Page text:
Voices and Soul
by Justice Putnam
Black Kos Poetry Editor
The Nigerian Poet, Playwright, Actor and Political Activist, Wole Soyinka, was awarded the Nobel Prize for Literature in 1986; the first African writer to be so recognized. Though much of his early work satirized the absurdities of his society with gentle humor and an affectionate spirit; as the struggle for independence in Nigeria turned sour, Soyinka's work took on a darker tone. One such example is a conversation between two adversaries who are often pitted against each other, two adversaries who, in the heat of battle, believe one is the master of the other, yet each are one and the same; and so Soyinka offers us a discussion between a...
Civilian and Soldier
My apparition rose from the fall of lead,
Declared, 'I am a civilian.' It only served
To aggravate your fright. For how could I
Have risen, a being of this world, in that hour
Of impartial death! And I thought also: nor is
Your quarrel of this world.
You stood still
For both eternities, and oh I heard the lesson
Of your training sessions, cautioning -
Scorch earth behind you, do not leave
A dubious neutral to the rear. Reiteration
Of my civilian quandary, burrowing earth
From the lead festival of your more eager friends
Worked the worse on your confusion, and when
You brought the gun to bear on me, and death
Twitched me gently in the eye, your plight
And all of you came clear to me.
I hope some day
Intent upon my trade of living, to be checked
In stride by your apparition in a trench,
Signalling, I am a soldier. No hesitation then
But I shall shoot you clean and fair
With meat and bread, a gourd of wine
A bunch of breasts from either arm, and that
Lone question - do you friend, even now, know
What it is all about?
-- Wole Soyinka
News by dopper0189, Black Kos Managing Editor
Show Me the Numbers: Black students need parent-school partnerships. Here's how to build those bridges. The Root: Fixing the Miseducation of Black Children.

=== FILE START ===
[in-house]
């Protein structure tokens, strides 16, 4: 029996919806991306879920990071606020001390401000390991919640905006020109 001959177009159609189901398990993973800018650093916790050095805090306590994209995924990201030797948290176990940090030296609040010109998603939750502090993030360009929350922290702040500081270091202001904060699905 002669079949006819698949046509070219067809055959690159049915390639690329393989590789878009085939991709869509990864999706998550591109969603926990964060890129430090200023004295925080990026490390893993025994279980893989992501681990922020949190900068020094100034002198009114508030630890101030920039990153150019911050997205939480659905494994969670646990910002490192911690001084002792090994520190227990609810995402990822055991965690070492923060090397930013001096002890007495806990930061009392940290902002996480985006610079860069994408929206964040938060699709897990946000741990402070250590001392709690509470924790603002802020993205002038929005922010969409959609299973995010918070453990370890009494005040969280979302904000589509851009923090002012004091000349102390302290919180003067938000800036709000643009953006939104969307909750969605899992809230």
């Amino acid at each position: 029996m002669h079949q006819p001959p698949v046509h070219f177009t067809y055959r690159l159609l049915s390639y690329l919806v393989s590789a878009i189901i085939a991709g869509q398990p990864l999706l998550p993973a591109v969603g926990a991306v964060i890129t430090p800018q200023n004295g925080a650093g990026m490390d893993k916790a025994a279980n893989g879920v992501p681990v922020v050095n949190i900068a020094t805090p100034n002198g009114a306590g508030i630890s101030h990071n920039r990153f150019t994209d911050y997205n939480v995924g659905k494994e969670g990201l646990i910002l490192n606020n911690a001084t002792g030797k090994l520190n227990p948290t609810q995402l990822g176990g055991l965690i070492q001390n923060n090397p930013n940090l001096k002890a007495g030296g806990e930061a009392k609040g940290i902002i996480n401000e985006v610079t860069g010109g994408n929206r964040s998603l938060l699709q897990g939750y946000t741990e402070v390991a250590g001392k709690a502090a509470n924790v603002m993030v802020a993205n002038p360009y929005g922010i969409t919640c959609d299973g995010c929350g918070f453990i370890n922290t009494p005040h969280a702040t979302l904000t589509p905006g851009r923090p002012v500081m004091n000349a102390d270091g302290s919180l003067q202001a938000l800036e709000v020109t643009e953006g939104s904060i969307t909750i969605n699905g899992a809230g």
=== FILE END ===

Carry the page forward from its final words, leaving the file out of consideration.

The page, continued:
Like millions of parents, I want the best education for my children. As a black parent, I am cognizant of the persistent racial inequities and biases in the school system. Black children need to be exposed to a curriculum that builds on their strengths, affirms their culture and treats them with dignity and compassion.
Notwithstanding many problems that schools are having educating black children, I am optimistic that black children can succeed in any type of school (public, private or charter) in any environment (urban, suburban or rural). Through my years of research on academic success, I am convinced that the key to educating black children is to have schools build successful partnerships with black parents.
Today the relationship between black parents and schools is precarious, primarily because of antagonists and instigators. Most antagonists speak through a certain movement or organization. Teachers unions, reform movements and public-education advocates can be noble when they focus on children but destructive when they become antagonistic and defensive. For example, when public schools and teachers unions defend themselves against criticism, they often use apathetic black parents and poverty as scapegoats.